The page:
I intend to strike a very different note from that struck by Mr Holloway.
Last week, our First Minister in Scotland convened a summit to consider the humanitarian crisis that is unfolding across Europe. She said we should be in no doubt that what we were witnessing was a humanitarian crisis on a scale not seen in Europe since the second world war. As the shadow Home Secretary said, the United Nations estimates that up to a third of a million people have tried to cross the Mediterranean in the last few months, and nearly 3,000 have died in the process. Desperate people are travelling through Turkey, Greece and the Balkans into Hungary as they try to get to Austria and Germany.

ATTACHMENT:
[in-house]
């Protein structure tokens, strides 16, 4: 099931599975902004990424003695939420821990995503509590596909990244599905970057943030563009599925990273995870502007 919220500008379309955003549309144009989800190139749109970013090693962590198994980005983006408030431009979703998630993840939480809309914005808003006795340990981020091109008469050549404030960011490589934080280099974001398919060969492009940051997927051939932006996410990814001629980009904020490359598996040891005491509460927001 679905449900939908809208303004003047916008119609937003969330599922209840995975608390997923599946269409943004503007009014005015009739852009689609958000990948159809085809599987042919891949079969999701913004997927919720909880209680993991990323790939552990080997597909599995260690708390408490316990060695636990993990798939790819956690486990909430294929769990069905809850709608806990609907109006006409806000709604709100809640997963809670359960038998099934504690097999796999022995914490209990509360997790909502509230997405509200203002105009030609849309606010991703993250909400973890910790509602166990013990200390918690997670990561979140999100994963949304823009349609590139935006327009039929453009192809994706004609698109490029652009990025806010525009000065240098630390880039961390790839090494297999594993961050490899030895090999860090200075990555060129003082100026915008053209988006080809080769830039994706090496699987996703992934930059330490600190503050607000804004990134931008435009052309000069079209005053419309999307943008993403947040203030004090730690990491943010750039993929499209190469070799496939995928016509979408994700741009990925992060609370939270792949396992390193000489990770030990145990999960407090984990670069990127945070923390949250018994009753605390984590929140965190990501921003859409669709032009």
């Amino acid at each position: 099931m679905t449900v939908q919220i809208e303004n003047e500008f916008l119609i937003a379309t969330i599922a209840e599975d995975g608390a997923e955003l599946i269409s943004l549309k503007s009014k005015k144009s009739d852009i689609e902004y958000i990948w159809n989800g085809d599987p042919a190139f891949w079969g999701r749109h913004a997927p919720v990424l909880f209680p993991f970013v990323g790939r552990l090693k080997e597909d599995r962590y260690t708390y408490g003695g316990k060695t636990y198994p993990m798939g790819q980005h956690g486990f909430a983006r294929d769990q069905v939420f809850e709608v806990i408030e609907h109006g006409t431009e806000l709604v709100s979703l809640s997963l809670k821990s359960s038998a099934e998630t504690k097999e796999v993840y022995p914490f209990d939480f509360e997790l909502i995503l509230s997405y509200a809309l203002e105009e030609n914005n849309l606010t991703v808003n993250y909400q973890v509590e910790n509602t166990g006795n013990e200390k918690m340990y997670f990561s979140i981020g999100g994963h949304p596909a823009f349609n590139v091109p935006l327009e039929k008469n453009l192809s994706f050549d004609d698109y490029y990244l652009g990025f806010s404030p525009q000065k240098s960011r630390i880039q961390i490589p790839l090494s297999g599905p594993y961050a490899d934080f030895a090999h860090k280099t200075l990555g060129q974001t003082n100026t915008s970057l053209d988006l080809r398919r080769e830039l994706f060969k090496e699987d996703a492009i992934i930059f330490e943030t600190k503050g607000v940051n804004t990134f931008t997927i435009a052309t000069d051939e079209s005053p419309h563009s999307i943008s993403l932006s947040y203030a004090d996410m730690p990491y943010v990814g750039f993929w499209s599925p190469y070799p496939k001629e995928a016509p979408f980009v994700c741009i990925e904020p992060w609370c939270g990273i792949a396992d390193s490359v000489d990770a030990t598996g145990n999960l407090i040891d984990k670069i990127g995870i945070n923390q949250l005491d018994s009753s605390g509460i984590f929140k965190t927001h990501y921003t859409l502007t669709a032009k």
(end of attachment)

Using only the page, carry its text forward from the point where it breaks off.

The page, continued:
The images of people suffocating in the backs of trucks, children drowning, and people on the very doorstep of the United Kingdom losing their lives as they try to cross from Calais to Britain haunt us on a daily basis. Those images will continue to haunt us, and our consciences and our reputation as a Union of nations, for many generations if we do not, together and collectively, act to help those who are in desperate need.